Grace in the Process
Some more wonderfully insightful stuff from Marilyn Chandler McEntyre’s Caring for Words in a Culture of Lies. This passage concludes a discussion of the highly politicized history of translating the Bible into English:
But the equally obvious fact remains that the Spirit works in and through every one of those translations—the flawed, the inaccurate, the unpoetic…. What such comparisons and revaluations continue to teach me is that there is grace in variation, grace in the process, that efforts to find ways faithfully to render the sacred story will be blessed. Each time a translator picks up the ancient texts, God puts Gods word and self once again in human hands and submits to our care. That, in itself, is worth a good deal of reflection: while we see through a glass darkly, we receive all that we can know through the filters of human discourse, and yet the one who is living Truth manages to keep offering and maintaining relationship with us.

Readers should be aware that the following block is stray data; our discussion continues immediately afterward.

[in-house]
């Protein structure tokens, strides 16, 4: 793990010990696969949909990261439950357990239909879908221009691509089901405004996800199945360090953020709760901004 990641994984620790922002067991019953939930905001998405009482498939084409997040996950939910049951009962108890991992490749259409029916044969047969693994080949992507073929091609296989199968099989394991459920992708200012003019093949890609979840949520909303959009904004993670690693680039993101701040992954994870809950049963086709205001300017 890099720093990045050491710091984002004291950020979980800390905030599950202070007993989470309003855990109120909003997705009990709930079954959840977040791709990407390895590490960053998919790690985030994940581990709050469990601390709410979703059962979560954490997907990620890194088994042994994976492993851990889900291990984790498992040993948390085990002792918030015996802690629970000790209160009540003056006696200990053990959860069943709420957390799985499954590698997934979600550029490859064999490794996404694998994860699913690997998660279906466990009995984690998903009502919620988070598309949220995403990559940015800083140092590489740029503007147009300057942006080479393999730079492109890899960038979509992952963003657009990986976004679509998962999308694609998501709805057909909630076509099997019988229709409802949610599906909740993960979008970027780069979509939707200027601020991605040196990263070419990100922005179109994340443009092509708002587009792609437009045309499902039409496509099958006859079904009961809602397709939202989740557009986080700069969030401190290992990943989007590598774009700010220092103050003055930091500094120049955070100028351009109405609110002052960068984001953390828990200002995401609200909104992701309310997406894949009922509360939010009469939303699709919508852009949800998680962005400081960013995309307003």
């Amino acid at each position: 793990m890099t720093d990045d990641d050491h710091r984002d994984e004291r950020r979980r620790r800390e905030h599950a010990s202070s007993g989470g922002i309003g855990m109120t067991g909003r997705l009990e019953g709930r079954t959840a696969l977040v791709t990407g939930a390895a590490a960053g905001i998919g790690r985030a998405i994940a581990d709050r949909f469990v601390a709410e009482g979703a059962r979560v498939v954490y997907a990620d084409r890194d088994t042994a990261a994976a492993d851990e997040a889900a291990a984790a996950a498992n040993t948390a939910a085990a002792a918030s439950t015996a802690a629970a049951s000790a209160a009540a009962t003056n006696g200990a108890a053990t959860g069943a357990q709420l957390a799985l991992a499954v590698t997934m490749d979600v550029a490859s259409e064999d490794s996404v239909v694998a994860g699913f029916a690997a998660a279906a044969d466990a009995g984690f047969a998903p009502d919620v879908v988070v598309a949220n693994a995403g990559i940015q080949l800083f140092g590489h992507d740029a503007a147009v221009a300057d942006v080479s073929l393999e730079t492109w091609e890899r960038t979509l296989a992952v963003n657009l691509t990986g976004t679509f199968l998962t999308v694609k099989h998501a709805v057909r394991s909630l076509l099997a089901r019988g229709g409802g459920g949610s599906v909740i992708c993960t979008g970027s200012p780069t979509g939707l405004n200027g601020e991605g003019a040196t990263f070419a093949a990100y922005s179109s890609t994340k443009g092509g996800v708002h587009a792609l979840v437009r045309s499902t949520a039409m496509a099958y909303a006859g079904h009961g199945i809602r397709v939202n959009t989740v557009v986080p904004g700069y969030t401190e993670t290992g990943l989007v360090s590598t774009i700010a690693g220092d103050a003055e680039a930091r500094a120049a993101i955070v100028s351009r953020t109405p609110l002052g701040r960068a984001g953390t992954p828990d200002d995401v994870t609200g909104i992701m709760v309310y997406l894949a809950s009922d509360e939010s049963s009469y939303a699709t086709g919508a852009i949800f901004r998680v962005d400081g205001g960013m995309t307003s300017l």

It is awe-inspiring (and sobering) to consider a God puts himself in human hands and submits to our care. It is a incredible that despite all of the ways we mishandle, mismanage, misinterpret, and misrepresent the living Truth—all of the ways that we demonstrate that “our care” is a fragile and selfish and unreliable thing—God keeps graciously offering himself to us.